The Trust for Public Land Wins Environmental Award

March 6, 2012

 

In the March issue of Sunset magazine, editors called readers' attention to the most endangered lands in the American West, and to the people and organizations working hard to save them. Included on the short list of 2012 Sunset Environmental Awards winners was The Trust for Public Land.

After reviewing what editors called a "barrage of emails" nominating various candidates and organizations, Sunset chose our conservation work as some of the best in the West. Saving the bio-diverse Montana Legacy land-part of the only remaining intact ecosystem in North America and one of the last unspoiled wild places on Earth-won us the award for (conservation of the) "Best Wild Kingdom."

"Beyond the sheer, unprecedented scale of the Montana Legacy Project, the landscape, watersheds, biodiversity, and opportunities for public recreation are unparalleled here," says Will Rogers, President of The Trust for Public Land. "This is what conservation is all about."

Our ongoing conservation work on Oahu's North Shore and in the Colorado Wildlands was also singled out as two of "the most endangered lands in the West."

Best Wild Kingdom

Belonging to the vast Crown of the Continent Ecosystem, the Montana Legacy lands are an important connector of this vital stretch of the Northern Rockies. Threatened species like the Canada lynx, grizzly bear, wolverine, and bull trout all call it home, but not a single plant or animal species has gone extinct here since the days of Lewis & Clark.

"Montana is often called 'the last best place,' says Deb Love, Northern Rockies Director. "Crown of the Continent is globally significant and provides critical habitat and migratory corridors for endangered species. Not to mention the outdoor recreation we enjoy here-this is America's playground."

When Plum Creek Timber Company, the largest private landowner in the country, put the Montana Legacy lands up for sale, this habitat oasis was suddenly in danger of being re-landscaped into ranchettes and vacation homes. Falling into the hands of a developer would have caused serious damage; wildlife corridors disrupted, habitat destroyed, working lands compromised, and recreational lands closed to the public.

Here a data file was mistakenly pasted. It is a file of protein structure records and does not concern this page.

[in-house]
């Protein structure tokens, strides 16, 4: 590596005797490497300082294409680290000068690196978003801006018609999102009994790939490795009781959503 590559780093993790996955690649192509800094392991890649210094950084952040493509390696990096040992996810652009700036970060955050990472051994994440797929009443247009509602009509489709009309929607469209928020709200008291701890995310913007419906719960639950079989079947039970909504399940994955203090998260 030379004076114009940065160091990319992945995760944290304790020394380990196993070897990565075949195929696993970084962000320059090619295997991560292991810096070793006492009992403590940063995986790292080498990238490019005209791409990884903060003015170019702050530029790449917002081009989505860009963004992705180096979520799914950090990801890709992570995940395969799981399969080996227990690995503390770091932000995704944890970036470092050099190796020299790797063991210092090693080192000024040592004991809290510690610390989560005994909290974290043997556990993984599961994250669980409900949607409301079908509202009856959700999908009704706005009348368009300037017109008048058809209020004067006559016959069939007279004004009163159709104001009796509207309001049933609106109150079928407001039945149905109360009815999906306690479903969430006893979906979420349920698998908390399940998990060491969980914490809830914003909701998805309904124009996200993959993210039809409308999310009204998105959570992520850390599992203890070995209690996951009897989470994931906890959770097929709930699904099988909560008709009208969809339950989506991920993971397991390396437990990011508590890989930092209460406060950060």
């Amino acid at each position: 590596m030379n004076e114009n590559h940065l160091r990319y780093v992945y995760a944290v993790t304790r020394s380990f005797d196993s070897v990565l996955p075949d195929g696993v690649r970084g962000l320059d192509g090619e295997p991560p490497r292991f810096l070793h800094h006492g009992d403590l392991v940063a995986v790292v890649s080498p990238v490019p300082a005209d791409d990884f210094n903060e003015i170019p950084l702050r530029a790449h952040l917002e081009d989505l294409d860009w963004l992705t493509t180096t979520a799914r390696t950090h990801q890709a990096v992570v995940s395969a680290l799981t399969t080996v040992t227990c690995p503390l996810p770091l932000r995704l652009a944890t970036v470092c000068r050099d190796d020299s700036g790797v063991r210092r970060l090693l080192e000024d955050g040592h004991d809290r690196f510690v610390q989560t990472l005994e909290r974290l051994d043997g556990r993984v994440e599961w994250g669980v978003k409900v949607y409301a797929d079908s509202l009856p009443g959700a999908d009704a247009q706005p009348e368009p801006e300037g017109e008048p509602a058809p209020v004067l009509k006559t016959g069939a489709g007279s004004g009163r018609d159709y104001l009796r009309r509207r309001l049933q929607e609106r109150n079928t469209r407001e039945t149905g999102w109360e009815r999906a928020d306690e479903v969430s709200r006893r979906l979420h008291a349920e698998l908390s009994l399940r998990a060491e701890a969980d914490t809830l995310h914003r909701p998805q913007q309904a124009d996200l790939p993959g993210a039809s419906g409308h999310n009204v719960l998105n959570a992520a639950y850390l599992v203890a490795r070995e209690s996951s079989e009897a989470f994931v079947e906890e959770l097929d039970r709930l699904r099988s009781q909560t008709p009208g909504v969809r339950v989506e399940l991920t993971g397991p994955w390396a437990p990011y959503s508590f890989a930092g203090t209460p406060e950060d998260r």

The Trust for Public Land, through an unprecedented partnership with The Nature Conservancy, local residents, and state and federal governments, purchased-and permanently protected-this rare wild kingdom. As the single largest private conservation land purchase in U.S history, the project will serve as a model for other community-based large landscape conservation in the Northern Rockies and beyond.
 
"The Montana Legacy Project changed the way we think about conservation," says Love. "We worked together to protect working lands, precious wildlife habitat, and public recreation opportunities in a sustainable and successful community-based way."

Sunset called it "money well spent," and we couldn't agree more.

Most Endangered Lands in the West

The pristine beaches of the popular North Shore of O'ahu, and the awe-inspiring wilderness surrounding Telluride and Crested Butte, are facing a pervasive threat of development. Recognizing the urgent need for conservation, Sunset proclaimed these stunning locales two of the "most endangered lands in the West."

"It's about maintaining the experience, natural beauty, and public access of these incredible areas," said Hillary Merritt, project manager. "We're working to get in front of development so we can protect the beautiful places people want to play."

On the North Shore, 27 percent of the agricultural land is for sale, jeopordizing food security and coastal access. In Colorado's high country, more and more second homes are being planned in pristine wilderness areas formerly reserved for wildlife and recreation. In a race against time and development, we're working hard-with your help-to ensure these lands remain protected and open to the public.

Learn more about the North Shore and Colorado Wildlands.

Read about the awards on Sunset's website.